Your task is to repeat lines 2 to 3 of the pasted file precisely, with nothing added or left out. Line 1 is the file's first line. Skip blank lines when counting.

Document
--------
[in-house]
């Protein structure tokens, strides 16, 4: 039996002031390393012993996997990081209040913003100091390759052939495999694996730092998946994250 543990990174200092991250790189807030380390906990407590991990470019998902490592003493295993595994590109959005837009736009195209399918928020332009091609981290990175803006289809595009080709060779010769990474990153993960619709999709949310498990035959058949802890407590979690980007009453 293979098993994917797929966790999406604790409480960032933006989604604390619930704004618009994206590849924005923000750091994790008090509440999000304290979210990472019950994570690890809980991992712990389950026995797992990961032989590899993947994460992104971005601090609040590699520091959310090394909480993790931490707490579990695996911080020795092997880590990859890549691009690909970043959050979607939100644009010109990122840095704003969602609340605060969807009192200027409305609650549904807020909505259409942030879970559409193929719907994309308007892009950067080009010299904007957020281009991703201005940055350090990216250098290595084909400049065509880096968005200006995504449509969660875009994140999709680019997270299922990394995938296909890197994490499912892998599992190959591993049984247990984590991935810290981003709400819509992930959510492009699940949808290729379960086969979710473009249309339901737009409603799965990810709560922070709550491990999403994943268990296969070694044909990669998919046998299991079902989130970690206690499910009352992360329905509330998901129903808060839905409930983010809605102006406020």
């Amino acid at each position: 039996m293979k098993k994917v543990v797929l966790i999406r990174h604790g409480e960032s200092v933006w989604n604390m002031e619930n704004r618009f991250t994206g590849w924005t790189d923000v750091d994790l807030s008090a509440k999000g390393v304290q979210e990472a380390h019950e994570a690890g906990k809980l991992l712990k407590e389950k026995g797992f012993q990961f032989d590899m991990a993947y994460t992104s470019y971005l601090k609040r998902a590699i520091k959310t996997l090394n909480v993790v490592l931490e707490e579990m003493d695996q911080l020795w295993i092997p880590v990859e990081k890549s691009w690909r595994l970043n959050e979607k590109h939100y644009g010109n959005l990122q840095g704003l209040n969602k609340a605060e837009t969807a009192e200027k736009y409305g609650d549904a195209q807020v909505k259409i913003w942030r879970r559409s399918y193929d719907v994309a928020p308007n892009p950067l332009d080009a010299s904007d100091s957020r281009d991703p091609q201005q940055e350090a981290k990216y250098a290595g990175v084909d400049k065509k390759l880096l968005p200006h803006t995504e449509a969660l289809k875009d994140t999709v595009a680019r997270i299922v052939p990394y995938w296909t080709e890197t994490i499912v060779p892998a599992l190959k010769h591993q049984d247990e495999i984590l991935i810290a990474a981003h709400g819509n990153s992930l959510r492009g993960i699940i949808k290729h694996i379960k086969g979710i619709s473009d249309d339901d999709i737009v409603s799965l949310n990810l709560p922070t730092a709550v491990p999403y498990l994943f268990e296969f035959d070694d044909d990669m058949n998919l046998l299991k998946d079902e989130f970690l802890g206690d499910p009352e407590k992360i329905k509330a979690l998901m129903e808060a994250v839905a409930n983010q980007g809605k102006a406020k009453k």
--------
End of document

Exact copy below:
């Protein structure tokens, strides 16, 4: 039996002031390393012993996997990081209040913003100091390759052939495999694996730092998946994250 543990990174200092991250790189807030380390906990407590991990470019998902490592003493295993595994590109959005837009736009195209399918928020332009091609981290990175803006289809595009080709060779010769990474990153993960619709999709949310498990035959058949802890407590979690980007009453 293979098993994917797929966790999406604790409480960032933006989604604390619930704004618009994206590849924005923000750091994790008090509440999000304290979210990472019950994570690890809980991992712990389950026995797992990961032989590899993947994460992104971005601090609040590699520091959310090394909480993790931490707490579990695996911080020795092997880590990859890549691009690909970043959050979607939100644009010109990122840095704003969602609340605060969807009192200027409305609650549904807020909505259409942030879970559409193929719907994309308007892009950067080009010299904007957020281009991703201005940055350090990216250098290595084909400049065509880096968005200006995504449509969660875009994140999709680019997270299922990394995938296909890197994490499912892998599992190959591993049984247990984590991935810290981003709400819509992930959510492009699940949808290729379960086969979710473009249309339901737009409603799965990810709560922070709550491990999403994943268990296969070694044909990669998919046998299991079902989130970690206690499910009352992360329905509330998901129903808060839905409930983010809605102006406020």
């Amino acid at each position: 039996m293979k098993k994917v543990v797929l966790i999406r990174h604790g409480e960032s200092v933006w989604n604390m002031e619930n704004r618009f991250t994206g590849w924005t790189d923000v750091d994790l807030s008090a509440k999000g390393v304290q979210e990472a380390h019950e994570a690890g906990k809980l991992l712990k407590e389950k026995g797992f012993q990961f032989d590899m991990a993947y994460t992104s470019y971005l601090k609040r998902a590699i520091k959310t996997l090394n909480v993790v490592l931490e707490e579990m003493d695996q911080l020795w295993i092997p880590v990859e990081k890549s691009w690909r595994l970043n959050e979607k590109h939100y644009g010109n959005l990122q840095g704003l209040n969602k609340a605060e837009t969807a009192e200027k736009y409305g609650d549904a195209q807020v909505k259409i913003w942030r879970r559409s399918y193929d719907v994309a928020p308007n892009p950067l332009d080009a010299s904007d100091s957020r281009d991703p091609q201005q940055e350090a981290k990216y250098a290595g990175v084909d400049k065509k390759l880096l968005p200006h803006t995504e449509a969660l289809k875009d994140t999709v595009a680019r997270i299922v052939p990394y995938w296909t080709e890197t994490i499912v060779p892998a599992l190959k010769h591993q049984d247990e495999i984590l991935i810290a990474a981003h709400g819509n990153s992930l959510r492009g993960i699940i949808k290729h694996i379960k086969g979710i619709s473009d249309d339901d999709i737009v409603s799965l949310n990810l709560p922070t730092a709550v491990p999403y498990l994943f268990e296969f035959d070694d044909d990669m058949n998919l046998l299991k998946d079902e989130f970690l802890g206690d499910p009352e407590k992360i329905k509330a979690l998901m129903e808060a994250v839905a409930n983010q980007g809605k102006a406020k009453k």